Teaching our kids to trust their gut instinct can be a lifesaver. But what do we do when anxiety or OCD feels like gut instinct? What if intuition is really their OCD magical thinking in disguise? In this week’s AT Parenting Survival Podcast I explore the differences between gut instinct and intuition vs anxiety and OCD.
One of OCD’s most powerful weapons is the need to know things for certain. This can happen in so many OCD themes. . OCD convinces you that you won’t feel relief until you know *for sure*. The only problem is we’ll never be 100% certain about anything? So, in this week’s Youtube video I talk about how to handle OCD’s taunts about uncertainty and how to push back with your own powerful weapon – acceptance.
We all respond to perceived danger in different ways. It can help to understand the many ways our body and brains can respond to stress, so we are better equipped to handle it when it happens. In this week’s Youtube video I explain to kids and teens the fight, flight or freeze responses to fear and anxiety. I also discuss some ways to work through them.
Often kids and even parents are focusing on the wrong thing when it comes to OCD.
How can I make these thoughts go away?
I’m doing therapy, why are the thoughts still there?
How long does it take to make these thoughts or feelings leave?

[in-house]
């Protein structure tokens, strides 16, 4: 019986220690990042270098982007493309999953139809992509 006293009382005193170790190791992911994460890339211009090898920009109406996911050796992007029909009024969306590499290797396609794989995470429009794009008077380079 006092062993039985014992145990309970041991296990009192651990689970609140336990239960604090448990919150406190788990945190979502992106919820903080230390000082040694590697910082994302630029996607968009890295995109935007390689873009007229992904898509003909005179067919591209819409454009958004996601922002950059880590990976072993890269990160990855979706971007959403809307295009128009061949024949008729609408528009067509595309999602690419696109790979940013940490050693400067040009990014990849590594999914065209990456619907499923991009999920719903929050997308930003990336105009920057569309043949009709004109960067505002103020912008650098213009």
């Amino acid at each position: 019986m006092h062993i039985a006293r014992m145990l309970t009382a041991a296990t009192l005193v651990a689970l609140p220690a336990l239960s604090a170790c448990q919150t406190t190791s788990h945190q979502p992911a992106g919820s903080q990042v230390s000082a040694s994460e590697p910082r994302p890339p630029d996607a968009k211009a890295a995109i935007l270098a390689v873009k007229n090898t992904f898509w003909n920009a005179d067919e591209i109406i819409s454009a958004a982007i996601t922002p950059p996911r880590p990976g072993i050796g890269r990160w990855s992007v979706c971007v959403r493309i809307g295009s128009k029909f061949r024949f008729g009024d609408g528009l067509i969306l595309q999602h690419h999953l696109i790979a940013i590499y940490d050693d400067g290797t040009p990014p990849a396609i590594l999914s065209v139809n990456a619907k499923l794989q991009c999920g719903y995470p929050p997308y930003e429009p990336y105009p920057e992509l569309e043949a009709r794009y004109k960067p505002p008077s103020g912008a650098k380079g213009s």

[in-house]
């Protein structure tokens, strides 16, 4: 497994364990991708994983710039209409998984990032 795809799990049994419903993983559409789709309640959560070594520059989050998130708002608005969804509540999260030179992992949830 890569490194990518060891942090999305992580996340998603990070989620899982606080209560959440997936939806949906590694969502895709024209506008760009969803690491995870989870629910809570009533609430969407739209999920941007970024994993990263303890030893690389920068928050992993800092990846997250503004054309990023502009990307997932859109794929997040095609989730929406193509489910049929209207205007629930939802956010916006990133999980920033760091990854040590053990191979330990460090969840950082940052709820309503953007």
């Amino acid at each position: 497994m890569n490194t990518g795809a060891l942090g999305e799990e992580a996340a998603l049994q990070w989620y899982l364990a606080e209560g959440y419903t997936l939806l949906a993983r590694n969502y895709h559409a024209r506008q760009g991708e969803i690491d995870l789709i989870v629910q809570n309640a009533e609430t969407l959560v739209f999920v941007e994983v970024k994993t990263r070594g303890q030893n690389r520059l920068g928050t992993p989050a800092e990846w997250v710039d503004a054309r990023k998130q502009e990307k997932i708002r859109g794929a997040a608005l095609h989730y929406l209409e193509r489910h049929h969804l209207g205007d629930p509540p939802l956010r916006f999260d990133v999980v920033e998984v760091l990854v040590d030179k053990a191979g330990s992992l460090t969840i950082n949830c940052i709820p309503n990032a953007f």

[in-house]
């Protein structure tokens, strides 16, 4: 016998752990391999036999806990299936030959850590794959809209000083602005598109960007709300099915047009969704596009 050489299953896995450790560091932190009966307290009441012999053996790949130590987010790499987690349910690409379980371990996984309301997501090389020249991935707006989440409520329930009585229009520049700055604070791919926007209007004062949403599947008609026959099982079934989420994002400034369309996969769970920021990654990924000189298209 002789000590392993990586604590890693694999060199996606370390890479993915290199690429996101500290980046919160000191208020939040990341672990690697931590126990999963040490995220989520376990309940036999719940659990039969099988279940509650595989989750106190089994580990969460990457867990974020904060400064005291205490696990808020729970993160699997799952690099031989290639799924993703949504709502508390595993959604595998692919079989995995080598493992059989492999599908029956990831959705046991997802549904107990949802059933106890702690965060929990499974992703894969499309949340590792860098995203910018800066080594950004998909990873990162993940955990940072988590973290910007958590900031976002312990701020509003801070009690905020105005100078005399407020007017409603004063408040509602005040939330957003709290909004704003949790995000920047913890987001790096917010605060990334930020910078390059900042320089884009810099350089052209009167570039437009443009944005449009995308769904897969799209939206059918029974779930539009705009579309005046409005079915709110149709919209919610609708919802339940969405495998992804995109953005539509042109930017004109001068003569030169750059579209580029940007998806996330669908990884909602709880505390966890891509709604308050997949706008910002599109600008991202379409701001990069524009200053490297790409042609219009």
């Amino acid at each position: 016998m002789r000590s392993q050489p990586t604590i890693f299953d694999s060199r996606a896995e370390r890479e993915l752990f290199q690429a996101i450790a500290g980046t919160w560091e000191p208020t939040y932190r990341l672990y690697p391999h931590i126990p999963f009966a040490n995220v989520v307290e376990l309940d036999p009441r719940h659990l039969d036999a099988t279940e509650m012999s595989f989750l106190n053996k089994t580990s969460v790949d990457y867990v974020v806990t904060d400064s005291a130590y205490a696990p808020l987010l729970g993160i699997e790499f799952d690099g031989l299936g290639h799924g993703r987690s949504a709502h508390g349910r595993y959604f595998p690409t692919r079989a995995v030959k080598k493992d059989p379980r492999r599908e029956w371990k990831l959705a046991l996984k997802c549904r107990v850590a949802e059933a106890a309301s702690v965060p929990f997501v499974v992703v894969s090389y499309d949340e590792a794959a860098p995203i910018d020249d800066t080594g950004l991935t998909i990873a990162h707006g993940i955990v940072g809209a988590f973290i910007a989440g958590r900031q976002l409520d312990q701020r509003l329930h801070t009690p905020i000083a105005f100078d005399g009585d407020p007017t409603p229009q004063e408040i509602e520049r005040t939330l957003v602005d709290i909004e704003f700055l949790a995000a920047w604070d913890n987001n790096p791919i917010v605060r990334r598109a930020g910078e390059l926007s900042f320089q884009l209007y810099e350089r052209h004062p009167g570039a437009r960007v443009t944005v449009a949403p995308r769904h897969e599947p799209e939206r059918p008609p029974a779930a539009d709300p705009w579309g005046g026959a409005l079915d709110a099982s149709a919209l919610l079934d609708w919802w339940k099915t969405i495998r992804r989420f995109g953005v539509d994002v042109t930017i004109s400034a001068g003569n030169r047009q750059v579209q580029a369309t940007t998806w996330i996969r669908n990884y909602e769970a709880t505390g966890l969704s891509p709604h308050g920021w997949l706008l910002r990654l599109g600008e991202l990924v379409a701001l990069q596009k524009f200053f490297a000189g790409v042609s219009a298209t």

These are the wrong questions. None of us have the power to stop intrusive thoughts or feelings. The only thing we have the power over is how we respond to these thoughts and feelings.
PSP 195: How to Help Your Child Maintain Progress with Anxiety or OCD So your child has just crushed their anxiety or OCD. You are feeling on top of the world and so are they. Now what? This is often when the ball is dropped. It is often when the seeds of the next infestation of weeds are left to grow, unchecked and unmanaged. But […]
Understanding Magical Thinking in OCD OCD symptoms and behaviors can look vastly different in each person. You might have a child who has compulsions centered around contamination while another person might have a child with compulsions around magical thinking. You might have a child with both! I always tell parents that you want to be well versed in all the many ways OCD can pop […]